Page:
TR-J: When we were listening to all our Call for Scores commissions, I really enjoyed your Hive album. That piece absorbed all sorts of ideas connected with bees, from honey to social structures to colony collapse. What was your initial inspiration for the theme, and how did the project evolve out of that?

PP: Thanks. I think it was actually the increasing media reports around that time on colony collapse disorder that was quite worrying and haunting and got me learning a bit about bees. Every little fact I started to learn about honeybees and their social interactions was quite fascinating and evocative, thematically and musically.

When I started having conversations with Catherine, Neil, and Lee in 2016 we got talking about the dark, ‘Guinness-like’ honey from the Greek island of Ikaria, which is said to be a hotspot for human longevity. Catherine happens to be my first cousin, and since we have both ended up in music I had always wanted to write something for her and Neil. This led to some reflections on family and lineage, Greek heritage and memories from childhood of our Yiayia [Grandma], who had passed away many years ago, and the lineage of the clarinet, viola, and piano trio, going back to Mozart’s Kegelstatt Trio, K498.

We were sharing links about bees and honey in a Facebook Messenger thread and also a collaborative Pinterest board. These were incredible collaborative tools that I highly recommend, as they meant we were all in the same conceptual headspace from very early on in the life of the music, which grew out of many of these acts of sharing and conversations. These very much informed the workshop sessions we had and the final composition.

Given the many bushfires currently decimating the east coast of Australia, I need to stress that despite scientists discovering the parasite that causes colony collapse disorder, the conversation around bees right now is completely, tragically different (warning: this article contains distressing accounts of animal deaths and suffering).

TR-J: The piece you have written for us is called Mati, and it also seems to draw together several thematically related ideas – this time around the idea of the ‘Evil Eye’. Could you say a little bit more about those ideas, and how you have drawn them together in your piece?

PP: In relation to the ‘Mati’ there is this unsettling feeling that I’m not sure how much I’m allowed to say . . .! I guess that secretive or taboo aspect is what has made it so compelling for me as a musical inspiration. From my Greek heritage I’m familiar with some of the customs from that part of the world (the blue decorative pendants worn or hung in cars/houses), but across many different locations and whatever the format of the amulet there are usually two aspects: the ‘insincere gaze’ that can cause great harm, and the protective element.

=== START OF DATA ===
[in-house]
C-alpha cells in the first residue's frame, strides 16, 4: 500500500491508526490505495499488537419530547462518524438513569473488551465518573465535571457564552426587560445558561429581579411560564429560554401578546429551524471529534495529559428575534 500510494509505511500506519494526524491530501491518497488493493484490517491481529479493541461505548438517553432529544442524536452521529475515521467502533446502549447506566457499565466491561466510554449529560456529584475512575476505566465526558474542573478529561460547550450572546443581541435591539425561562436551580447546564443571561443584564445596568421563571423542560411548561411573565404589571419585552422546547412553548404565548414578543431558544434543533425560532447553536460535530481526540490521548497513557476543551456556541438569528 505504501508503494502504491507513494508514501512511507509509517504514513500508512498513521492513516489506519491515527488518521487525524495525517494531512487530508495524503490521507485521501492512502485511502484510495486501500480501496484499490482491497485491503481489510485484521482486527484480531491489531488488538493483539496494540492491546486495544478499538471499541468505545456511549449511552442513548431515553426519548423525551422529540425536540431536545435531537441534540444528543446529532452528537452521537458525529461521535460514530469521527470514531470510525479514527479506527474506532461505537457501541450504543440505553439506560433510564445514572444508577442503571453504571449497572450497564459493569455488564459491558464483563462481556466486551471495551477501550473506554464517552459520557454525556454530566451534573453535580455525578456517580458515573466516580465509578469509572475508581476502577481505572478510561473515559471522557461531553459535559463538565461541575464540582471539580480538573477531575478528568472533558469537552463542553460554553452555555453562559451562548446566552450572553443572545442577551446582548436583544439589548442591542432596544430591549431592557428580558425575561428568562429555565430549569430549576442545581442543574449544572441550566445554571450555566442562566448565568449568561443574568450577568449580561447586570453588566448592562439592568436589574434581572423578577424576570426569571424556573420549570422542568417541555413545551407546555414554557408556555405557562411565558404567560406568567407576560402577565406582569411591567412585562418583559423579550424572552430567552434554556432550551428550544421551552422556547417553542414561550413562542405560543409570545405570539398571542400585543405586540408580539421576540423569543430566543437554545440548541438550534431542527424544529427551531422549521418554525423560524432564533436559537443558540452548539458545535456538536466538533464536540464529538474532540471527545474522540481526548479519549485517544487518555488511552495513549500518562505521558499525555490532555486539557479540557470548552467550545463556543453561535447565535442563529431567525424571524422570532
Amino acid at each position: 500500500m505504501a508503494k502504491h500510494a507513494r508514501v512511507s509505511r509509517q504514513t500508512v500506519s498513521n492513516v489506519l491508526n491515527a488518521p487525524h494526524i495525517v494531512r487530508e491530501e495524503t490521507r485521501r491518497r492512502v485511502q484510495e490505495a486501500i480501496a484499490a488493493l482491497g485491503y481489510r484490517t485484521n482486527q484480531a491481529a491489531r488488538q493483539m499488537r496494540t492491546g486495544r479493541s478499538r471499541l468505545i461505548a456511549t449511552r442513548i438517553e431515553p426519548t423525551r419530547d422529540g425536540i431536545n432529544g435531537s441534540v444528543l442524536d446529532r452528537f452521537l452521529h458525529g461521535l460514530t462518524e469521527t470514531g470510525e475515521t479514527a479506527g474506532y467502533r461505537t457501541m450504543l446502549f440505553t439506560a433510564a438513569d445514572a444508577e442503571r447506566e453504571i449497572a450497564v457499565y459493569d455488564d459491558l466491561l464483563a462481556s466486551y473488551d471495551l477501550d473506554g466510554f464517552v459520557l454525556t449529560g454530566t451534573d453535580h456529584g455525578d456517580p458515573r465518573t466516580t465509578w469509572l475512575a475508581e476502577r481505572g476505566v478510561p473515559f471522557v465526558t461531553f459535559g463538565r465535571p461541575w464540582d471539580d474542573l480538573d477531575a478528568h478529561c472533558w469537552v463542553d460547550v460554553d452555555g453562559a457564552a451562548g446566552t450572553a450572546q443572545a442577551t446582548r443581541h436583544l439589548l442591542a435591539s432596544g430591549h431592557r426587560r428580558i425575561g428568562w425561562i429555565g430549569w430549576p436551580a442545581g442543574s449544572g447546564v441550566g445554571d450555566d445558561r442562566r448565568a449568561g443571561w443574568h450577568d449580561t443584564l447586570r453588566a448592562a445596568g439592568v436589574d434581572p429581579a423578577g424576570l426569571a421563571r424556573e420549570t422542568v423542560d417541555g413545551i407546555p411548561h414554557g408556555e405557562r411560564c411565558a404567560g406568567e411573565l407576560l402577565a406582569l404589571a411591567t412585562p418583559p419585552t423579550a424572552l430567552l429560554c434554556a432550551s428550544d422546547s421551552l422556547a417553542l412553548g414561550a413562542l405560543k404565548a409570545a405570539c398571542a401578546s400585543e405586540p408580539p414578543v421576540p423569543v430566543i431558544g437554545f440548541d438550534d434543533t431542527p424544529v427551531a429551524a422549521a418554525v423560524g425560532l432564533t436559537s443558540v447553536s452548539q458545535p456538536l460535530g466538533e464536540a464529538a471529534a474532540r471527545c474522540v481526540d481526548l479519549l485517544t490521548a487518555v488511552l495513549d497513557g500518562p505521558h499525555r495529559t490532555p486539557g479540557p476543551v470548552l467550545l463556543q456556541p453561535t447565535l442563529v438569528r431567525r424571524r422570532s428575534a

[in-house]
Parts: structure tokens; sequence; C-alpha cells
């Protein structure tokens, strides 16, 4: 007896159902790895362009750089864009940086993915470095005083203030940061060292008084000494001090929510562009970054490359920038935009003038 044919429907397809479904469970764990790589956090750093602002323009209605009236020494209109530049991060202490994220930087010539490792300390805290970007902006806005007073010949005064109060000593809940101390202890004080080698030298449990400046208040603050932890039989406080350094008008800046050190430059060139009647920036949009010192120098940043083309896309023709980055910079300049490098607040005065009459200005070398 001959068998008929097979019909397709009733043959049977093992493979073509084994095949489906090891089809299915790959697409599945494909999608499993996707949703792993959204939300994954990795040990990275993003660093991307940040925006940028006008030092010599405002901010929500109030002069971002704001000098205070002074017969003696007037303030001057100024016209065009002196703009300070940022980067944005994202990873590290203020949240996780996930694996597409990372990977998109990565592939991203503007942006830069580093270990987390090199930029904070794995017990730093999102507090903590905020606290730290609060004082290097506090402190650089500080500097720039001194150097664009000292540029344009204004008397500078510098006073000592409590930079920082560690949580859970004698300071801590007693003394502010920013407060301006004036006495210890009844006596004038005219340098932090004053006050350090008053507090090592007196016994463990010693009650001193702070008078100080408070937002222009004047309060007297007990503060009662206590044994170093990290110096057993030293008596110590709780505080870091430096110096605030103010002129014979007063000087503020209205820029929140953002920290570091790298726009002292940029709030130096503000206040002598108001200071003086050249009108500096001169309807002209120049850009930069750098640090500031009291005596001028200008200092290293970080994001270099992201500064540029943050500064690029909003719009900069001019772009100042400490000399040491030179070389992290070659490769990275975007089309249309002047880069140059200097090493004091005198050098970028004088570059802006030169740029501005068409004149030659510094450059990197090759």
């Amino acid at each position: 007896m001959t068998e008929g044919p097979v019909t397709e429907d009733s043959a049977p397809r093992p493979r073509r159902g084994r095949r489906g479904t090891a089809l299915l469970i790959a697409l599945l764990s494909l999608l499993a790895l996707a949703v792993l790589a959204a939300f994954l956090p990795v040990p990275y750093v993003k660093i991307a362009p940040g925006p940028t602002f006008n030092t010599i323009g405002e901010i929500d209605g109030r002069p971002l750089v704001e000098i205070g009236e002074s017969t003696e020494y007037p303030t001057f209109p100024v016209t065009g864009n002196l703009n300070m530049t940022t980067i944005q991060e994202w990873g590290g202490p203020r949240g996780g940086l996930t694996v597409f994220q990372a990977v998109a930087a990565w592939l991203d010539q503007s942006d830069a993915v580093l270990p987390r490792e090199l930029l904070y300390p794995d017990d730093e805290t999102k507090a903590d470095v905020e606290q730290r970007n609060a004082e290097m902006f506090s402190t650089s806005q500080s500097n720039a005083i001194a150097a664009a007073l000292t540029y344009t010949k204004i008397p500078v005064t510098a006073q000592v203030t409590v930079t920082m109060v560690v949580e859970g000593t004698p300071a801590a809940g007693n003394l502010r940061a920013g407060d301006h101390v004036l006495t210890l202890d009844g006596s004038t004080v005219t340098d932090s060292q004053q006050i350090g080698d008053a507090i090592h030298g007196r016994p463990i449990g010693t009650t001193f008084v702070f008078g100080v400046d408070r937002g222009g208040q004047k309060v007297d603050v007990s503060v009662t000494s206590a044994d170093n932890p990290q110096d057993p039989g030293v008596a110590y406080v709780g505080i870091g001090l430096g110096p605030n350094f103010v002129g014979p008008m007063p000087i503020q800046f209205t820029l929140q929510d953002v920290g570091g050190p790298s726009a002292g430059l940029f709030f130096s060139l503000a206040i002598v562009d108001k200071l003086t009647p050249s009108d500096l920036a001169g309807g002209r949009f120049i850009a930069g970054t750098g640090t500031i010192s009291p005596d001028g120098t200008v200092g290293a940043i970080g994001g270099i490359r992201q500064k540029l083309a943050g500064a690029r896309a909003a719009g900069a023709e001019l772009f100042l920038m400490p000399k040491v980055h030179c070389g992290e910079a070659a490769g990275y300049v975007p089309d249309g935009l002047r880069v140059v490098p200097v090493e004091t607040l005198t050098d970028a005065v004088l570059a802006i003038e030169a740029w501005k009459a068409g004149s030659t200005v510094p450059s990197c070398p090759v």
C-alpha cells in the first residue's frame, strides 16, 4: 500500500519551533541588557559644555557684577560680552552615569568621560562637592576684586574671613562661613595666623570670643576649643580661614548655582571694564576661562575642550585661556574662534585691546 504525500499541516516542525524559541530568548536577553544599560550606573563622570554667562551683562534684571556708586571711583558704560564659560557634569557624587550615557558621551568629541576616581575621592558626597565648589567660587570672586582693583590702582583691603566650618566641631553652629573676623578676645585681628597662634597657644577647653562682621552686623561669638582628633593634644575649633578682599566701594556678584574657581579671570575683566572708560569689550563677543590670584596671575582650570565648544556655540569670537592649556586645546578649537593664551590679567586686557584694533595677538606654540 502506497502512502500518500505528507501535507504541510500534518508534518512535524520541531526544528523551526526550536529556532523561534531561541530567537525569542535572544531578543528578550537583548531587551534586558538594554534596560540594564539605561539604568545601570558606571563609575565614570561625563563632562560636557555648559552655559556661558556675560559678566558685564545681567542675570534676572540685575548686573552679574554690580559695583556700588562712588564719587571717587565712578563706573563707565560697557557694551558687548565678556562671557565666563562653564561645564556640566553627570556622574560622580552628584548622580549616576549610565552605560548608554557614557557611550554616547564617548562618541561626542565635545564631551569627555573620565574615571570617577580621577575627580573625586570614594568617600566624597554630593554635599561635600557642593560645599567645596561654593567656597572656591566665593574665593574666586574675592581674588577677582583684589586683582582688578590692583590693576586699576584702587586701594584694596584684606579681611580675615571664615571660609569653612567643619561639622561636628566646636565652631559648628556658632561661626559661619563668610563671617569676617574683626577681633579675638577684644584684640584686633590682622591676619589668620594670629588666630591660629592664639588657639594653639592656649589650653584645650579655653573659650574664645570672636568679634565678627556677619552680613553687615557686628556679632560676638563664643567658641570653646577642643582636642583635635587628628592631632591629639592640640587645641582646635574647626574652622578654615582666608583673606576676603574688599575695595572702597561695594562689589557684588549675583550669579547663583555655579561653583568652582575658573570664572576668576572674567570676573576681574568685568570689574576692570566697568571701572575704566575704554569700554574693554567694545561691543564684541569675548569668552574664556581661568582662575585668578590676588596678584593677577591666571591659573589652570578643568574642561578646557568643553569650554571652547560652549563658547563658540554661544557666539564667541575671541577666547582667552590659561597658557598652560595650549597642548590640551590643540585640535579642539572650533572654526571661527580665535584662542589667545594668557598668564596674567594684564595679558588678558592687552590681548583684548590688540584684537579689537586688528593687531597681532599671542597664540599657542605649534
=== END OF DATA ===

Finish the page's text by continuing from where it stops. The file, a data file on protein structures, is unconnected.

Actually this theme grew out of an idea from my opera Commute (2019) that I had to cut. The opera explores the theme of street harassment via some creatures and motifs from Ancient Greek myth. I had originally wanted to use a Mati as a protective amulet against a Cyclops, symbolic of the ‘Male Gaze’, but it ended up being an additional layer that complicated the narrative.

So the standalone piece Mati came to be a reflection on different types of gaze as two-way acts, not just a one-way flow of power as might have been constructed culturally. While I was composing it I was always thinking of both sides of this construct and making each section quite ambiguous in this respect. For example, when I ask the instrumentalists to speak, they only have two words to choose from: ‘I’ or ‘Eye.’ While these might be indistinguishable audibly, their meaning is polarized in the context of this piece and only the speaker knows which choice they’ve made. When I was contemplating the visual/architectural inspiration for the piece, I started musing on Venn and Euler diagrams, and stumbled upon this seven-set beauty, which proved very fruitful in the ‘colouring-in’ phase of my composing process!

I imagined it as a kind of iris/pupil eye motif, and conceived of the music in seven sections, moving inwards from the outer layers, close to the white sclera of the eye, in to a black, central, contracting and expanding pupil.

TR-J: Among your influences, you mention handicrafts. I find this really interesting. How does this feed into your music? And are there elements of this in Mati, perhaps, with its references to folk concepts? Or is this better represented in other pieces of yours?

At earlier points in my life when time itself has been a luxury, I have been known to dabble in crochet, tapestry, and sewing. Contrary to their dismissal perhaps by high-brow art as traditionally feminine, domestic, non-serious pursuits, there is a numeracy and rhythm required for the fibre arts that is inherently meditative and musical. I have explored this in works such as Stitch (2007) for piano, translating various tapestry stitches into growing minimalist piano passages, or Braids (2017) for viola, cello, and double bass, exploring the personal aspects of hairstyle and the intimacy and physicality of sitting together to ‘do’ someone’s hair.